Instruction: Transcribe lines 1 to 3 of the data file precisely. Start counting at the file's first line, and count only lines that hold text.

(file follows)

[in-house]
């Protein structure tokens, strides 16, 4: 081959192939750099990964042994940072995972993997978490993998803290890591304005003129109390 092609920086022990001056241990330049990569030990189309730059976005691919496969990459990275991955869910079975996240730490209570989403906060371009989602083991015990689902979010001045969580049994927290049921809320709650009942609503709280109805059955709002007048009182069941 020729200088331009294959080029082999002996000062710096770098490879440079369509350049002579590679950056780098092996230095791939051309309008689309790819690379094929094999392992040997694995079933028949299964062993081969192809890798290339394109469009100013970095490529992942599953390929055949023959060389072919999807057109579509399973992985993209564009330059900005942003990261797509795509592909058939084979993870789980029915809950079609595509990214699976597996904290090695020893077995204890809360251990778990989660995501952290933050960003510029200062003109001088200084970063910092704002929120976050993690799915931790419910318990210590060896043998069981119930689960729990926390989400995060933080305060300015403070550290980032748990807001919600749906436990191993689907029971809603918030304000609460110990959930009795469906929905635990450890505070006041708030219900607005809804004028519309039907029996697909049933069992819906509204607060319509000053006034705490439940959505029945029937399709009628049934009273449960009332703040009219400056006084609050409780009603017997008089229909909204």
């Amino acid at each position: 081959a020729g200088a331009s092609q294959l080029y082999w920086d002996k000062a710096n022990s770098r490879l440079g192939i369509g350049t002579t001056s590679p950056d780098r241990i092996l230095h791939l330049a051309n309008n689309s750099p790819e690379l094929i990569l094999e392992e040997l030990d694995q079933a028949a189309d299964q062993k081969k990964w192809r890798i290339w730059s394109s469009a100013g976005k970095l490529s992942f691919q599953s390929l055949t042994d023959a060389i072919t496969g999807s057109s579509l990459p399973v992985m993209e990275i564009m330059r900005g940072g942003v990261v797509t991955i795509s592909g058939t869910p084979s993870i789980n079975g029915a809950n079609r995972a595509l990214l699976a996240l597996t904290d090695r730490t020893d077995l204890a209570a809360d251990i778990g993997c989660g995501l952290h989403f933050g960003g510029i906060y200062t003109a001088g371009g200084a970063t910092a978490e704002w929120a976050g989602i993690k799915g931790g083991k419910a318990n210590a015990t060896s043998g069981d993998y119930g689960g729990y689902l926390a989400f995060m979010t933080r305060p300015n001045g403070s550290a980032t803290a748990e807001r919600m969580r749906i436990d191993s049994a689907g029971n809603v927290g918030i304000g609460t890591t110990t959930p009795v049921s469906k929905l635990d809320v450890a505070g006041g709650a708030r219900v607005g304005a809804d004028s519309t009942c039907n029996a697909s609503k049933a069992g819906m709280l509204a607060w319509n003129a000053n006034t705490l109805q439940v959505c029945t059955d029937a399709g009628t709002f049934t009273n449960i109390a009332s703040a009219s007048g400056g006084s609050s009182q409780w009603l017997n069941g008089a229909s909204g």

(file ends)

[in-house]
């Protein structure tokens, strides 16, 4: 081959192939750099990964042994940072995972993997978490993998803290890591304005003129109390 092609920086022990001056241990330049990569030990189309730059976005691919496969990459990275991955869910079975996240730490209570989403906060371009989602083991015990689902979010001045969580049994927290049921809320709650009942609503709280109805059955709002007048009182069941 020729200088331009294959080029082999002996000062710096770098490879440079369509350049002579590679950056780098092996230095791939051309309008689309790819690379094929094999392992040997694995079933028949299964062993081969192809890798290339394109469009100013970095490529992942599953390929055949023959060389072919999807057109579509399973992985993209564009330059900005942003990261797509795509592909058939084979993870789980029915809950079609595509990214699976597996904290090695020893077995204890809360251990778990989660995501952290933050960003510029200062003109001088200084970063910092704002929120976050993690799915931790419910318990210590060896043998069981119930689960729990926390989400995060933080305060300015403070550290980032748990807001919600749906436990191993689907029971809603918030304000609460110990959930009795469906929905635990450890505070006041708030219900607005809804004028519309039907029996697909049933069992819906509204607060319509000053006034705490439940959505029945029937399709009628049934009273449960009332703040009219400056006084609050409780009603017997008089229909909204």
């Amino acid at each position: 081959a020729g200088a331009s092609q294959l080029y082999w920086d002996k000062a710096n022990s770098r490879l440079g192939i369509g350049t002579t001056s590679p950056d780098r241990i092996l230095h791939l330049a051309n309008n689309s750099p790819e690379l094929i990569l094999e392992e040997l030990d694995q079933a028949a189309d299964q062993k081969k990964w192809r890798i290339w730059s394109s469009a100013g976005k970095l490529s992942f691919q599953s390929l055949t042994d023959a060389i072919t496969g999807s057109s579509l990459p399973v992985m993209e990275i564009m330059r900005g940072g942003v990261v797509t991955i795509s592909g058939t869910p084979s993870i789980n079975g029915a809950n079609r995972a595509l990214l699976a996240l597996t904290d090695r730490t020893d077995l204890a209570a809360d251990i778990g993997c989660g995501l952290h989403f933050g960003g510029i906060y200062t003109a001088g371009g200084a970063t910092a978490e704002w929120a976050g989602i993690k799915g931790g083991k419910a318990n210590a015990t060896s043998g069981d993998y119930g689960g729990y689902l926390a989400f995060m979010t933080r305060p300015n001045g403070s550290a980032t803290a748990e807001r919600m969580r749906i436990d191993s049994a689907g029971n809603v927290g918030i304000g609460t890591t110990t959930p009795v049921s469906k929905l635990d809320v450890a505070g006041g709650a708030r219900v607005g304005a809804d004028s519309t009942c039907n029996a697909s609503k049933a069992g819906m709280l509204a607060w319509n003129a000053n006034t705490l109805q439940v959505c029945t059955d029937a399709g009628t709002f049934t009273n449960i109390a009332s703040a009219s007048g400056g006084s609050s009182q409780w009603l017997n069941g008089a229909s909204g």